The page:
I'd say, by the modern standard, you definitely qualify for a bonus! In cash.

Anonymous said...

Iran Has Started a Mideast Arms Race

"Make no mistake: The Middle East may be on the verge of a nuclear arms race triggered by the inability of the West to stop Iran's quest for a bomb. Since Tehran's nuclear ambitions hit the headlines five years ago, 25 countries -- 10 of them in the greater Middle East -- have announced plans to build nuclear power plants for the first time."

http://online.wsj.com/article/SB123776572203009141.html

With our antique stockpile & NWC, here's another reason why America should not let its nuclear weapons labs continue their slide into mediocrity.

Anonymous said...

"The Middle East may be on the verge of a nuclear arms race triggered by the inability of the West to stop Iran's quest for a bomb." - 6:29 AM

Meanwhile, the news reports that Obama has been busy making video tapes to send out to Iranian leaders were he 'makes-nice' by speaking in Farsi.

We are slowly running up the white flag of surrender. America, as we know it, won't be around for much longer. Our super-power status is about to be toppled by a serious decline in national will power.

Anonymous said...

I see things in a different way. We have plenty of nuclear weapons and they are effectively useless. The lab has to become useful to the rest of the country to warrant the lovely salaries. Perhaps a new set of employees can be hired who would be able to successfully compete for energy research monies. I'm not sure how many of the currently employed scientists can compete successfully in a system with real peer review. Try to realize that the lab has little in the line of accomplishment or delivery of results. LANL costs are too high, partially because of the large number of drones. In other words, it's not Anastasio, it's not Nanos. We have met the enemy and it's us!

Anonymous said...

"LANL costs are too high, partially because of the large number of drones."

3:21, from your mouth to the Director's ears. The good news is it looks like the number of those noncompetitive Sci/Eng drones is decreasing, albeit slowly. The even better news is that the Lab is growing in ways to make it more competitive.

The LANS FTE count went from 7622 in Oct to 7902 in Feb. In the same time period, the number of Sci/Eng FTEs went from 1896 to 1884; Mgt FTEs went from 1187 to 1258; Prof FTEs went from 3028 to 3170; Supp FTEs went from 385 to 425; Tech FTEs went from 1126 to 1165.

Anonymous said...

What we need is another couple dozen of those highly-trained, legend-in-their-own-minds Livermore managers. Who knows, if we get enough of those mental midgets running around, we can petition the Governor for a railrunner side-track running from Hide Park to TA-3. I'm sure the Obama administration, Governor Bill, and Mike's cronies would all support that as a "shovel ready" project to help protect American from the boogy man.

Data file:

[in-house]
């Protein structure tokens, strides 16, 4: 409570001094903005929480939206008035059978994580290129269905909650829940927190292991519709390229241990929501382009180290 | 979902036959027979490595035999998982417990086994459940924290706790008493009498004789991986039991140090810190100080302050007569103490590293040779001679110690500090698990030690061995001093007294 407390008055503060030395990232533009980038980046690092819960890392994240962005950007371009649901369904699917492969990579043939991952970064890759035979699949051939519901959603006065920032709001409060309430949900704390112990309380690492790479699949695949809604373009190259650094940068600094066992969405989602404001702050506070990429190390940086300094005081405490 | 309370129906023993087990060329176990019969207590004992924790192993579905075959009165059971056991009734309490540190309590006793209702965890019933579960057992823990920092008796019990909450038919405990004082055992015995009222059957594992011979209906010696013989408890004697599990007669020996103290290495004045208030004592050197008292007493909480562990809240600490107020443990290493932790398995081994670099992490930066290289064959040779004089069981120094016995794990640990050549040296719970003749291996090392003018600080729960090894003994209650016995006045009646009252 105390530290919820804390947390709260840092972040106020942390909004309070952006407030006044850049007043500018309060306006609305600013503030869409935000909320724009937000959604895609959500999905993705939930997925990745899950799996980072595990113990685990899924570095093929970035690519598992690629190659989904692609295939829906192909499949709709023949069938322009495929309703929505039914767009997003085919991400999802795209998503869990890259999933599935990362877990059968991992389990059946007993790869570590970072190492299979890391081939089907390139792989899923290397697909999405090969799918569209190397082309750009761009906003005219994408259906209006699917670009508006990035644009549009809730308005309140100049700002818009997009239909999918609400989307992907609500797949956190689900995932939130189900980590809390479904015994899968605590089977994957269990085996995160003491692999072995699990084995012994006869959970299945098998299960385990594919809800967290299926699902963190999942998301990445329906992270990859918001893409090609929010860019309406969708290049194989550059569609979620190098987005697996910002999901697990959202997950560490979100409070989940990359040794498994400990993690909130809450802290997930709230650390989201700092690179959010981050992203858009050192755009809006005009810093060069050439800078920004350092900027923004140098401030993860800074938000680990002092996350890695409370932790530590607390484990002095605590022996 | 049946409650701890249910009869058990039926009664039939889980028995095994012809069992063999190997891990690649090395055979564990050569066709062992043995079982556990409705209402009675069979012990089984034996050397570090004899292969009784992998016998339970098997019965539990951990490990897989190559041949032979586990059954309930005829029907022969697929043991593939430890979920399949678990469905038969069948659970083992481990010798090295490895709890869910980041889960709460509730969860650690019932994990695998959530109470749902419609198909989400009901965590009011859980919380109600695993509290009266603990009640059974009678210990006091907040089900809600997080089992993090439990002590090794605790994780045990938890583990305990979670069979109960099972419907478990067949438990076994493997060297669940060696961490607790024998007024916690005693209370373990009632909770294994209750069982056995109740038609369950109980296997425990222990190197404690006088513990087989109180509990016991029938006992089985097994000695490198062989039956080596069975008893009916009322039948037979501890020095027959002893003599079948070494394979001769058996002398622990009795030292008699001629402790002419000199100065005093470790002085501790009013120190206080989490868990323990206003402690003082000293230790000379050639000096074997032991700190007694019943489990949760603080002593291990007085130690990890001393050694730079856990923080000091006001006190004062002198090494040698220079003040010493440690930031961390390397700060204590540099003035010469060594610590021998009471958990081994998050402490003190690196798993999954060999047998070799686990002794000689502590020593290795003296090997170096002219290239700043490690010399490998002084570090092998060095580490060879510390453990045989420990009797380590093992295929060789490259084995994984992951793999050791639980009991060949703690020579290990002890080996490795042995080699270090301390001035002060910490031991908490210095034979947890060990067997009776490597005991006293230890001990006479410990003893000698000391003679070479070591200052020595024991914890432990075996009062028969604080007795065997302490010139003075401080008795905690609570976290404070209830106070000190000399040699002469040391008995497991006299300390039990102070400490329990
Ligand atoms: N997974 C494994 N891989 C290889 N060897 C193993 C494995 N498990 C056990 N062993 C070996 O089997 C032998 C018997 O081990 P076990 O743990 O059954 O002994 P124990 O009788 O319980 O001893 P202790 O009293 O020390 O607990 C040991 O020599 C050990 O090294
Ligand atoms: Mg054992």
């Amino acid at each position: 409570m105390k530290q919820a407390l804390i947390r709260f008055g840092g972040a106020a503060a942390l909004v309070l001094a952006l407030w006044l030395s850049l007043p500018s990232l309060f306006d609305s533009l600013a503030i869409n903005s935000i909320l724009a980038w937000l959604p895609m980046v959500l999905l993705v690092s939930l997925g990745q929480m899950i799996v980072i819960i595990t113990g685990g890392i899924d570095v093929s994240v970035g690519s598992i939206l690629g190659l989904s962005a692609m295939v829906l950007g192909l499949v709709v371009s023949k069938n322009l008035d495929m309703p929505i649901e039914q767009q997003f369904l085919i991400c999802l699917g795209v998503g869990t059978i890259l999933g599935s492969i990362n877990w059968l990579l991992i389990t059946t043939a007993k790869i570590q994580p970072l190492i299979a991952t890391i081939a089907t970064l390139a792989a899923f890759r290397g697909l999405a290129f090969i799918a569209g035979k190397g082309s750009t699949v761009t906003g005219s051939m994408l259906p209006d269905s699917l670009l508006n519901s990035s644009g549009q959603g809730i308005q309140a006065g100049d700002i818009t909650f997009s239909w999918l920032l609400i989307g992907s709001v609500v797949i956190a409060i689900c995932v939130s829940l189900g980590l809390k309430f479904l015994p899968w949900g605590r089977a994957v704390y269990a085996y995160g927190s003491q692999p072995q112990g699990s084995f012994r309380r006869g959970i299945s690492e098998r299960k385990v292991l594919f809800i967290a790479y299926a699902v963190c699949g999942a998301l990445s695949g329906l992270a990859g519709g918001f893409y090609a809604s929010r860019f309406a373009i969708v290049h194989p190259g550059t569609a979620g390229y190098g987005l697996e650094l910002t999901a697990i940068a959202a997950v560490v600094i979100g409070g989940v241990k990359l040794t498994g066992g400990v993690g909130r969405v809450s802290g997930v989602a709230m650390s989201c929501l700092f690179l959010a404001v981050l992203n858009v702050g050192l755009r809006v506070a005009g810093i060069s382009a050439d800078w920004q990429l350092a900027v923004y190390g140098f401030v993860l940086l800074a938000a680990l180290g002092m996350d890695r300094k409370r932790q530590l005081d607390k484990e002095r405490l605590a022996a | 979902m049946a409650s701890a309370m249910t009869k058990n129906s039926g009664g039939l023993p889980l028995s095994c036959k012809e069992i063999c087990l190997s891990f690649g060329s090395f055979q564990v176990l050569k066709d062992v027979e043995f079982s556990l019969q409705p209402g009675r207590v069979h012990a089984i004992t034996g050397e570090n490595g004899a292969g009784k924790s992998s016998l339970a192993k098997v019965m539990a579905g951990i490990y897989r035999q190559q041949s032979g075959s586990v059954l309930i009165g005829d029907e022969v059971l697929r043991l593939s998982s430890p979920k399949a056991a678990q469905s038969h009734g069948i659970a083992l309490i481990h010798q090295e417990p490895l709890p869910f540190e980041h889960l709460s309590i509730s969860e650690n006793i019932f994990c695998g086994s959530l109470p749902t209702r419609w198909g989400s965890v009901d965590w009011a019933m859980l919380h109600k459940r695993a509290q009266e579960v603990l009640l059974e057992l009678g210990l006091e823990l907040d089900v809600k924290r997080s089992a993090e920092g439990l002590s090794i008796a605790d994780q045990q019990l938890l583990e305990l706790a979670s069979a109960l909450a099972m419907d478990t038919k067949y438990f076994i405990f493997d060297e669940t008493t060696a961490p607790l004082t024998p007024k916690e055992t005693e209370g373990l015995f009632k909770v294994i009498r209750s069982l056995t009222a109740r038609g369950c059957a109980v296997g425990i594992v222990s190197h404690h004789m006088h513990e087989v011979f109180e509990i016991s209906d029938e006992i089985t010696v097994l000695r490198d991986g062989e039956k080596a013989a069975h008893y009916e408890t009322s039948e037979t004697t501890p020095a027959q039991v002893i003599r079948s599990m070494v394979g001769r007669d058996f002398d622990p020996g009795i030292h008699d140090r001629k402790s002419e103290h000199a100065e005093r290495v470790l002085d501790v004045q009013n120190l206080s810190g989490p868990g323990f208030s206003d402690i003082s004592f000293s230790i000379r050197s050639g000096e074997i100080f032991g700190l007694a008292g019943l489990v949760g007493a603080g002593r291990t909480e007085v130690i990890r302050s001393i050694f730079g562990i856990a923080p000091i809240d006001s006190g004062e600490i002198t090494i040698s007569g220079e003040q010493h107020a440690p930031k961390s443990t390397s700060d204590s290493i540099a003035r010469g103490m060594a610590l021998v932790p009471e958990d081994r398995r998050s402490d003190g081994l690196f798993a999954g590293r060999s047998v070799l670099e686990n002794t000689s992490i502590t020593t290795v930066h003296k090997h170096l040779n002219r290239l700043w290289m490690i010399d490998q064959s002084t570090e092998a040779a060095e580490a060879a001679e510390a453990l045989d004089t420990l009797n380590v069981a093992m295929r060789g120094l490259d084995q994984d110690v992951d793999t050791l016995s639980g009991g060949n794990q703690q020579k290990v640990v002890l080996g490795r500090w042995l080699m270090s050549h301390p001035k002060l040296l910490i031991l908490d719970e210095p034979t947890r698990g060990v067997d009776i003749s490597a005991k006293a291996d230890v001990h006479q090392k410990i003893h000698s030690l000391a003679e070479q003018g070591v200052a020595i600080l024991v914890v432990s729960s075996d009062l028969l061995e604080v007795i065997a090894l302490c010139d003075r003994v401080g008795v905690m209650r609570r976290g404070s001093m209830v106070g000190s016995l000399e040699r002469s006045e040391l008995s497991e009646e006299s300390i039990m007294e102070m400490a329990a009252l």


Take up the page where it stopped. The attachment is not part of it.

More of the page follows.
Anonymous said...

Interesting note here. At the end of FY2008, there was about $10M in unearned award fee that was collected through taxes. NNSA and the lab never returned it to the programs. Now NNSA wants the funds back but the esteamed laboratory director has spent the monies for his pet projects. So the solution for the CFO is to tax those remaining programs that have uncosted FY2008 budget authority (carryover) to return the monies to NNSA. In short, programs are being taxed twice. The lesson learned is to spend your budget. with reckless abandon because accountability is only necessary for auditors.

Anonymous said...

3/23/09 3:21 PM

Let me first conclude with the ancient Chinese general Sun Tzu´s classic words, "So it is said that if you know your enemies and know yourself, you will fight without danger in battles," "If you only know yourself, but not your opponent, you may win or may lose," and "if you know neither yourself nor your enemy, you will always endanger yourself."

And your, "I see things in a different way. We have plenty of nuclear weapons and they are effectively useless.", and "We have met the enemy and it´s us!", is an example of a naive and dangerous worldview that most likely will endanger US and put ourself into harms way, and weaken our friends and allies as well, unfortunately it is also the unfolding nuclear policy of the Obama administration.

And finally; US nuclear weapons constitutes the US nuclear deterrence, and they also provide the US nuclear umbrella for friends and allies, and to think that they are "effectively useless" is completely wrong.

Anonymous said...

"Try to realize that the lab has little in the line of accomplishment or delivery of results."

Bullshit.

Asstroll at work.

Anonymous said...

Maybe not a troll (trying to stir up trouble just because one can), but an idiot most definitely.

Anonymous said...

7:49 pm: "esteamed" Well, your lack of command of the English language has diminished the imapact of your comment. Go get an education. Your MS, or PhD, or whatever, obviously missed the mark in seventh grade.